As Graham’s net current asset value method is neither workable at present, nor is likely to prove workable in the future, we must set it aside. David Dreman is known as a contrarian investor. In his case, it is an appropriate label, because of his keen interest in behavioral finance. However, in most cases the line separating the value investor from the contrarian investor is fuzzy at best. Dreman’s contrarian investing strategies are derived from three measures: price to earnings, price to cash flow, and price to book value. Of these measures, the price to earnings ratio is by far the most conspicuous. It is quoted nearly everywhere the share price is quoted. When inverted, the price to earnings ratio becomes the earnings yield. To put this another way, a stock’s earnings yield is “e” over “p”. Dreman describes the strategy of buying stocks trading at low prices relative to their earnings as the low P/E approach; but, he could have just as easily called it the high earnings yield approach.
Whatever you call it, this approach has proved effective in the past. A diversified group of low P/E stocks has usually outperformed both a diversified group of high P/E stocks and the market as a whole. This fact suggests that investors have a very hard time quantifying the future prospects of most public companies. While they may be able to make correct qualitative comparisons between businesses, they have trouble assigning a price to these qualitative differences. This does not come as a surprise to anyone with much knowledge of human judgment (and misjudgment). I am sure there is some technical term for this deficiency, but I know it only as “checklist syndrome”. Within any mental model, one must both describe the variables and assign weights to these variables. Humans tend to have little difficulty describing the variables – that is, creating the checklist. However, they rarely have any clue as to the weight that ought to be given to each variable. This is why you will sometimes hear analysts say something like: the factor that tipped the balance in favor of online sales this holiday season was high gas prices (yes, this is an actual paraphrase; but, I won’t attribute it, because publicly attaching such an inane argument to anyone’s name is just cruel).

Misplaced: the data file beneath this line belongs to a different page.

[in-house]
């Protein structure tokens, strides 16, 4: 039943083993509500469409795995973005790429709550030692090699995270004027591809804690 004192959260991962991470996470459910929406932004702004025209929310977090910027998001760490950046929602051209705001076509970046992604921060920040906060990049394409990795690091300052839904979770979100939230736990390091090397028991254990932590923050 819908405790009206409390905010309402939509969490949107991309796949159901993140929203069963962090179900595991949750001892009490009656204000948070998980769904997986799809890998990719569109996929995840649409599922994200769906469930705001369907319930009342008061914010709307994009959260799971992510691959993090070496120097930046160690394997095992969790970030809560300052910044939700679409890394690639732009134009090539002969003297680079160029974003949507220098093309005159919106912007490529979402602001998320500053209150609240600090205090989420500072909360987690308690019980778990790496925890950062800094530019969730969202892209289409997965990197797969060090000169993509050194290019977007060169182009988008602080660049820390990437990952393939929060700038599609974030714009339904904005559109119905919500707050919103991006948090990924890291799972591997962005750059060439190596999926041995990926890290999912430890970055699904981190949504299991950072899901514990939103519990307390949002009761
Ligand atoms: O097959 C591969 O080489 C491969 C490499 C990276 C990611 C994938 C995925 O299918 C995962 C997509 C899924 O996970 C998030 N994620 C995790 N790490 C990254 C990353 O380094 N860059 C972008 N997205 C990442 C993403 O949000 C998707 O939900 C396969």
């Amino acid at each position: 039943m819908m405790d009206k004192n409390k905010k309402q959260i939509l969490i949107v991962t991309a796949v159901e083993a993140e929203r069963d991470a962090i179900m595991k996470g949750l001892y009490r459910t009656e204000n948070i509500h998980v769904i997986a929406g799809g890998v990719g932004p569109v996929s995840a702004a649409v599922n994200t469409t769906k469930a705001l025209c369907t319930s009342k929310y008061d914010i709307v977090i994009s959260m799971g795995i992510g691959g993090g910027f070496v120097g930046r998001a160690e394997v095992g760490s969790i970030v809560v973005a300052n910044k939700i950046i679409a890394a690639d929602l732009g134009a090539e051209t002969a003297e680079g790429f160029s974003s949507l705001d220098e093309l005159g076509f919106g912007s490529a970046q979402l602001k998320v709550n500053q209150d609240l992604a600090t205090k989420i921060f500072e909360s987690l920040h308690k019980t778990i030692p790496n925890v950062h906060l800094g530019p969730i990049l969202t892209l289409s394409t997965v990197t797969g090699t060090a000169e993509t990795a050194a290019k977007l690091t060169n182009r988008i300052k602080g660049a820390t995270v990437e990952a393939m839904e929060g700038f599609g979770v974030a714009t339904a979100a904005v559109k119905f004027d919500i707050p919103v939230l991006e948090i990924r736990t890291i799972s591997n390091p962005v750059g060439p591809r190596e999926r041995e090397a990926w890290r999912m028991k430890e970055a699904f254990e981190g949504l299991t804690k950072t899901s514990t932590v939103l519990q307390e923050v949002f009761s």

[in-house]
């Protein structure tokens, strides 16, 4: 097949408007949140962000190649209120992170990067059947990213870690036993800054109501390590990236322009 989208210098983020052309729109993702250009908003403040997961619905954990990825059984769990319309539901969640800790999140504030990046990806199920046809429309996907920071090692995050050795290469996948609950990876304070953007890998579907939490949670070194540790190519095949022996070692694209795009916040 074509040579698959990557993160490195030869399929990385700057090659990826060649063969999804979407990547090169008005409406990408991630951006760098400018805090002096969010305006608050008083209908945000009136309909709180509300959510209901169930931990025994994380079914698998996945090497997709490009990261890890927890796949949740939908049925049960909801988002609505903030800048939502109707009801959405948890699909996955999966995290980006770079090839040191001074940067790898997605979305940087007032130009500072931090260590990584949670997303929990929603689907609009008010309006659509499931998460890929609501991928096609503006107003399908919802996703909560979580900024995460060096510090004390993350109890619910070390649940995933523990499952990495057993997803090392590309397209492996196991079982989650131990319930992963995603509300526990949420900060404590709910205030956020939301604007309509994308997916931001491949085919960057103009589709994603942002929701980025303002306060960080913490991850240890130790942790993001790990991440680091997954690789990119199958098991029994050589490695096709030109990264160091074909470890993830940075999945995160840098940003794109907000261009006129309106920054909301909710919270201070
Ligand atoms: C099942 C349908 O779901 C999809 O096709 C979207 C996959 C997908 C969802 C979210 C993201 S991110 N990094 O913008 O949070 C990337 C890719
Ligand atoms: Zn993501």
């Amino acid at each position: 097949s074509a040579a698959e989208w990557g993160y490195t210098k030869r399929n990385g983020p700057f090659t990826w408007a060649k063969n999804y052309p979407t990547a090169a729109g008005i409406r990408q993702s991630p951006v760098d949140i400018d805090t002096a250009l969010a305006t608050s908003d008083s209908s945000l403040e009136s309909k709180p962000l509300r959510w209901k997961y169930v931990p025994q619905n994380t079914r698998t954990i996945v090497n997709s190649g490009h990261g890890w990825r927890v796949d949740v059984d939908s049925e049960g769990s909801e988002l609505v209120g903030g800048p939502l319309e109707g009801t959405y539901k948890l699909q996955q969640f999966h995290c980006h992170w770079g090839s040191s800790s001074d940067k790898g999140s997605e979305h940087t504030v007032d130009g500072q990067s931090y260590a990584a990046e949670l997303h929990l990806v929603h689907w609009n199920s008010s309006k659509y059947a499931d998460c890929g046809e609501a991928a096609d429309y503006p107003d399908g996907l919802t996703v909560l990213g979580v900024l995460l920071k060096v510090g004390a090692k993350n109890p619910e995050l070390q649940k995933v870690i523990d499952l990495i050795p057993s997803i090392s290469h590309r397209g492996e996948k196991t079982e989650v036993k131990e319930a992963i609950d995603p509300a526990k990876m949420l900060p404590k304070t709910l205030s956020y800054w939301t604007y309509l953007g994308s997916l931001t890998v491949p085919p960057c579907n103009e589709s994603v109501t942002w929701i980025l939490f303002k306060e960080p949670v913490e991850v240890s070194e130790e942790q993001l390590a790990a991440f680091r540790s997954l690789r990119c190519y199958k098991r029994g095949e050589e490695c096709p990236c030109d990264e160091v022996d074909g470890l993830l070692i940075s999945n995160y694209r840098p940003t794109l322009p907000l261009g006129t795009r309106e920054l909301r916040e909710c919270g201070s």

It is true that avoiding paying high prices at the pump is a possible motivating factor in a shopper’s decision to make online Christmas purchases. However, it is an immaterial factor. It is a mere pebble on the scales. This is the same kind of thinking that places far too much value on a stock’s future earnings growth and far too little value on a stock’s current earnings. The other two contrarian methods: the low price to cash flow approach and the low price to book value approach work for the same reasons. They exploit the natural human tendency to see a false equality in the factors, and to run down a checklist. For instance, a stock that has a triple digit price to cash flow ratio, but is in all other respects an extraordinary business, will be judged favorably by a checklist approach. However, if great weight is assigned to present cash flows relative to the stock price, the stock will be judged unfavorably. This also illustrates the second strength of the three contrarian methods.